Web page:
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File:Villa of Mysteries (Pompeii)-20.jpg Vermilion is a brilliant red or scarlet pigment originally made from the powdered mineral cinnabar, and is also the name of the resulting color.[2] It was widely used in the art and decoration of Ancient Rome, in the illuminated manuscripts of the Middle Ages, in the paintings of the Renaissance, and in the art and lacquerware of China, where it is often called "Chinese Red".

The bright vermilion murals in the Villa of Mysteries in Pompeii (before 79 AD) were painted with ground and powdered cinnabar, the most expensive red pigment of the time.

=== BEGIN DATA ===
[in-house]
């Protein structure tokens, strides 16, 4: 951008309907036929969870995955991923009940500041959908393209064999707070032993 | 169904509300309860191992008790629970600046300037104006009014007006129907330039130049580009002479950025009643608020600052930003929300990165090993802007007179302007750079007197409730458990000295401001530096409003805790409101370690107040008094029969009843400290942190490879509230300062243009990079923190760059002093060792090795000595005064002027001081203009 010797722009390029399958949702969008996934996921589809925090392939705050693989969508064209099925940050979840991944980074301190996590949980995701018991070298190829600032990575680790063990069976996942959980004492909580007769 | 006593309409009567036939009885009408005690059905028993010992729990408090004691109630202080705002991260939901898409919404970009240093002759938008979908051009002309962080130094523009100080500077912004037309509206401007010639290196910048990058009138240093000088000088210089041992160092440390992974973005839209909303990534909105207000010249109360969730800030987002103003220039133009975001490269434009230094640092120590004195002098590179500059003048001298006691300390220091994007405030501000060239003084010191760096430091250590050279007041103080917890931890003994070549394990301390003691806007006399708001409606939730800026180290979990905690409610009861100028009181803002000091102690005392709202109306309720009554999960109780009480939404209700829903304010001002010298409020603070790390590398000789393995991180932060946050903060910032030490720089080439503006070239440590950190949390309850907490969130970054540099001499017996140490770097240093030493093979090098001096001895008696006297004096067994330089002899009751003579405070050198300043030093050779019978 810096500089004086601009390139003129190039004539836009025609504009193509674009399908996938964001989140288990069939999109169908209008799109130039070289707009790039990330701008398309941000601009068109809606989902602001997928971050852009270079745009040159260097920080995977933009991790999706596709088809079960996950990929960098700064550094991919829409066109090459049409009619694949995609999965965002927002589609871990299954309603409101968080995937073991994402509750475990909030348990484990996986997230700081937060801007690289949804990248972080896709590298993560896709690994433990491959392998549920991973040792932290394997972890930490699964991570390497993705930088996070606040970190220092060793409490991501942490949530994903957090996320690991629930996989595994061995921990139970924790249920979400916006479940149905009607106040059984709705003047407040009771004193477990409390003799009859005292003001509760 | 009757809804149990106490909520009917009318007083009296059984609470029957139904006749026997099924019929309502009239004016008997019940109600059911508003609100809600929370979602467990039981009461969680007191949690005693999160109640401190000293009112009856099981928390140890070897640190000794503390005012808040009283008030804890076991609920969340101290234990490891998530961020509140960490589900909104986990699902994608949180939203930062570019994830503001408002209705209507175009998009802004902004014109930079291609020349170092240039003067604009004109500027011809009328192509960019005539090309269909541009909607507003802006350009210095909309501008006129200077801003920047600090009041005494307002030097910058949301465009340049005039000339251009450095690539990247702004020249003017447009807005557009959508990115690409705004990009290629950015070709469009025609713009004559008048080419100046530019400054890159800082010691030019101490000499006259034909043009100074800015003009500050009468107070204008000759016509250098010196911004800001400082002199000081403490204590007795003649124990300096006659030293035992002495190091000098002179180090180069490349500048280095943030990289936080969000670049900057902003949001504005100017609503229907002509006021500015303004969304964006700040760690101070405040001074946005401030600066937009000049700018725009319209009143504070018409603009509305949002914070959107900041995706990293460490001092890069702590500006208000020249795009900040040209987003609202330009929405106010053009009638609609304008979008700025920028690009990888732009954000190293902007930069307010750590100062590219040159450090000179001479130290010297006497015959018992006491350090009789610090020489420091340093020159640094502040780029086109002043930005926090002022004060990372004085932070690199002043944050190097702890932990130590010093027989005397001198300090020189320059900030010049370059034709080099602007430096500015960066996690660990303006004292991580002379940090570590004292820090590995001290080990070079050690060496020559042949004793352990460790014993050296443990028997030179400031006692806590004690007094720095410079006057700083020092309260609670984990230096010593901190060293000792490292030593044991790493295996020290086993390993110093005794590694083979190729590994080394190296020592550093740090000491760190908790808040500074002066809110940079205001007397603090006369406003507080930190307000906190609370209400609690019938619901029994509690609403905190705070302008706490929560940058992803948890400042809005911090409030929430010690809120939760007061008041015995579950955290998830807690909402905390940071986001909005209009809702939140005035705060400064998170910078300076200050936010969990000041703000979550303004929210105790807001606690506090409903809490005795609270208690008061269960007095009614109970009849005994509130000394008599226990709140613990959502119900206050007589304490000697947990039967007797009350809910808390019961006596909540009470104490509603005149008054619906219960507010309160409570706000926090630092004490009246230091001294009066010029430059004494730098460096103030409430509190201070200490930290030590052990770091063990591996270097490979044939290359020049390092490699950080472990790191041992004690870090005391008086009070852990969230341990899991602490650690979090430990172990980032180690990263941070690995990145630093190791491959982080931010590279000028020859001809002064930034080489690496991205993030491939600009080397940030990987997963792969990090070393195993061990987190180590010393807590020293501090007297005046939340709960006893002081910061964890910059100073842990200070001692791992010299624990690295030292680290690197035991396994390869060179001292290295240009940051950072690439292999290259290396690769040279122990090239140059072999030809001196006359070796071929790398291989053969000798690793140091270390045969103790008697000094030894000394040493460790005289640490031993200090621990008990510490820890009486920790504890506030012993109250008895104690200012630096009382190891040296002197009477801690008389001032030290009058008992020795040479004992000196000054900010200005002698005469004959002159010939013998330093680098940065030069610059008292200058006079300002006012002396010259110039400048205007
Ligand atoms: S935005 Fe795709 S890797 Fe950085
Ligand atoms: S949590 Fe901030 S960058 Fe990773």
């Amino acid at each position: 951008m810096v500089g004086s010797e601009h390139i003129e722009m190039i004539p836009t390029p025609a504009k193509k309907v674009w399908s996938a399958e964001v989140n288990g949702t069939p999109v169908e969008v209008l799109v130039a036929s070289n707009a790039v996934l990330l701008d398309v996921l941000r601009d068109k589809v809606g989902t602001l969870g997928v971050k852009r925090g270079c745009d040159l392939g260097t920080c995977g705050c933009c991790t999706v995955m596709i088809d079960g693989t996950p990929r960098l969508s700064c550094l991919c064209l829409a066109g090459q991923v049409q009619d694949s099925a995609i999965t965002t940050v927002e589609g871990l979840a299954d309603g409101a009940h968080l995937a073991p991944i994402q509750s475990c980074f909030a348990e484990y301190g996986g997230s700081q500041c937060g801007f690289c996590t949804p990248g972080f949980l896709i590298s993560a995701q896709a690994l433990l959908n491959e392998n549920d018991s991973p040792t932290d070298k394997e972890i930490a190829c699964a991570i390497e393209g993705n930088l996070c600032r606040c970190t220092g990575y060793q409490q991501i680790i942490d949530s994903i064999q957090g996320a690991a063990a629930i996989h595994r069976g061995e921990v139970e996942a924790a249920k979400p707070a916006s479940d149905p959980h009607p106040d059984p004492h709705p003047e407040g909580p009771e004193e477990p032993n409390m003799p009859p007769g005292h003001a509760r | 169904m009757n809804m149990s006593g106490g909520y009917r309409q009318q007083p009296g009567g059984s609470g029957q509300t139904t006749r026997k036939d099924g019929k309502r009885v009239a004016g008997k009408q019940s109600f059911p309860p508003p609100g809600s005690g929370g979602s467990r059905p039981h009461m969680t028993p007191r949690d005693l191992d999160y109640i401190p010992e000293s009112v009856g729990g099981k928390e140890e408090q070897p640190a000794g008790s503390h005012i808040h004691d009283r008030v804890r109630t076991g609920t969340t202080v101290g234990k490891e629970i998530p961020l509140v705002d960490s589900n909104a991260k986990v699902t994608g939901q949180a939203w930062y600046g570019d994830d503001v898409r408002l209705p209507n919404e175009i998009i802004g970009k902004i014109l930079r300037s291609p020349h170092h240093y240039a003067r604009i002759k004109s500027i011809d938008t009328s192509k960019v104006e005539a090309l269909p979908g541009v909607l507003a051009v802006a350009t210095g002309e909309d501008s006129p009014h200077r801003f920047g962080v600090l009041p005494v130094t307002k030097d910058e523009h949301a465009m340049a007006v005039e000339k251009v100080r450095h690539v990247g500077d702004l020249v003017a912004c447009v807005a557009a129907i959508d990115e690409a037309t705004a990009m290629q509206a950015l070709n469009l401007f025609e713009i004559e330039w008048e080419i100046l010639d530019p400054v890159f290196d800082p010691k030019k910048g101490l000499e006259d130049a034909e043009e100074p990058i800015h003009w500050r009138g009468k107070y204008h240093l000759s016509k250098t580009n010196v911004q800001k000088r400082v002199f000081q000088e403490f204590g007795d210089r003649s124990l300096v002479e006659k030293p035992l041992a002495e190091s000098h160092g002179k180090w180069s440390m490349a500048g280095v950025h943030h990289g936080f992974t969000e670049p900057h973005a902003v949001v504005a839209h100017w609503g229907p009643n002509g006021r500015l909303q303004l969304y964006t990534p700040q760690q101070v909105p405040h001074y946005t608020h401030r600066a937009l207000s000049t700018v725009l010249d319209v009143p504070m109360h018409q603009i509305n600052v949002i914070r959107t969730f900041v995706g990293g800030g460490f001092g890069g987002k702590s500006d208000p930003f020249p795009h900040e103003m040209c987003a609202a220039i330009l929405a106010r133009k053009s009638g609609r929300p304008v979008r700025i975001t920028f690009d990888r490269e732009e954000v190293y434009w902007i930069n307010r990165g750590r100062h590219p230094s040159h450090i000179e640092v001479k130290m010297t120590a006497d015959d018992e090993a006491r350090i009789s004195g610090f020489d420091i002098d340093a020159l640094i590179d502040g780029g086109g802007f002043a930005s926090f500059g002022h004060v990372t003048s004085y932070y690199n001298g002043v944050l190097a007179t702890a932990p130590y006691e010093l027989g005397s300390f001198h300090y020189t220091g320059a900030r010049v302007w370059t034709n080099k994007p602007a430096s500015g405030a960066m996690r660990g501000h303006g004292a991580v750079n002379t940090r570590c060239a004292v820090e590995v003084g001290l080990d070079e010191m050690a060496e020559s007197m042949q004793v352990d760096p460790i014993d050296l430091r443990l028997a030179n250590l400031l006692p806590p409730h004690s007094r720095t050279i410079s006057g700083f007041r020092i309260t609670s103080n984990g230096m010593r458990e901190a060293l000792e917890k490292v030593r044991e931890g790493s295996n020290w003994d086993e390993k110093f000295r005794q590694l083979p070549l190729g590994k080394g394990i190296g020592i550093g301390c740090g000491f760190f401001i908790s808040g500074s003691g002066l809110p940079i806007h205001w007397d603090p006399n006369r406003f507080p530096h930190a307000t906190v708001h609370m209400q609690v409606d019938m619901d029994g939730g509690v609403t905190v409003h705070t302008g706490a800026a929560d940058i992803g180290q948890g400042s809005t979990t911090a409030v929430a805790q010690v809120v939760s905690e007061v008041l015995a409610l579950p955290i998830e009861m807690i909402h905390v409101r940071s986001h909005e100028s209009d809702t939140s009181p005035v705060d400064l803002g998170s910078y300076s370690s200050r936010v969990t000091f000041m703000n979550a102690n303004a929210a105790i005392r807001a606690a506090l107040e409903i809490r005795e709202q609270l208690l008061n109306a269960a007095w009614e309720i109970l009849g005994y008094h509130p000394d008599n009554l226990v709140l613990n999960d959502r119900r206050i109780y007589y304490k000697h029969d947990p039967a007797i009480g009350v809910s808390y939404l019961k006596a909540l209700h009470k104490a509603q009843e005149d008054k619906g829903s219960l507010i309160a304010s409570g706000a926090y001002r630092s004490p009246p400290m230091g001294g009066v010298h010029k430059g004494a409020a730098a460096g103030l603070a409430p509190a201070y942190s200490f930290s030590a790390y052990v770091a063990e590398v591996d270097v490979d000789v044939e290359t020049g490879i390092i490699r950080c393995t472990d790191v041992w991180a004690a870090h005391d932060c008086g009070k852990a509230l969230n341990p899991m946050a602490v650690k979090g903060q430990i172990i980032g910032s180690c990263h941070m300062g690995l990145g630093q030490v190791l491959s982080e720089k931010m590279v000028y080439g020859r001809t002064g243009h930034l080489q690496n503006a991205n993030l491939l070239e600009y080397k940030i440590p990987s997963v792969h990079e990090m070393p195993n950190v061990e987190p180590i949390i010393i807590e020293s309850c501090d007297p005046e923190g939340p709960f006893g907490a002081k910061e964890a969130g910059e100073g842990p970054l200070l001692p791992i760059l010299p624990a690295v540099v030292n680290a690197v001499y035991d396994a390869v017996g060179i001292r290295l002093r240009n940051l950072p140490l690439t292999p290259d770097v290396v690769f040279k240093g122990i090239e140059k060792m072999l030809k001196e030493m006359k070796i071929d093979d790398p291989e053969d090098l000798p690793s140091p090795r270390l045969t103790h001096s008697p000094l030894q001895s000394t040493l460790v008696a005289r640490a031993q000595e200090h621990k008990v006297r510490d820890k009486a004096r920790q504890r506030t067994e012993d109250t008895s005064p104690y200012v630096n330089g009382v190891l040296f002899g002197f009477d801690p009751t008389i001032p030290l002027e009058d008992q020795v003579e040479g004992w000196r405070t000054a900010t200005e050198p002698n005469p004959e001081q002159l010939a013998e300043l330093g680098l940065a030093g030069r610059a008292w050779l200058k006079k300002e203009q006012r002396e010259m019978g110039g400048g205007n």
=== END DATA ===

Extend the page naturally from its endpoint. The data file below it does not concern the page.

Detail of the pteruges of the cuirass from a marble statue

Detail of the fringe on the cuirass worn by the emperor Titus (A. in a full-length portrait from the Augusteum at Herculaneum. Displayed in the Roman Curia in Fall,

Frescoes in the atrium, House of the Vettii, Pompeii ~ I got to see these up close almost 2 years ago

Frescoes in the atrium, House of the Vettii, Pompeii, photo: Irene Norman, (CC BY-NC

Pompeii..

Pompeii -- Roman Fresco -- Excavated from the 'Villa D'Este' at Pompeii.

A cooking hearth at Pompeii. Photo by Carolyn Conne

A cooking hearth at Pompeii. One such oven was discovered to have bread inside when excavated

Pompeii

Pompeii

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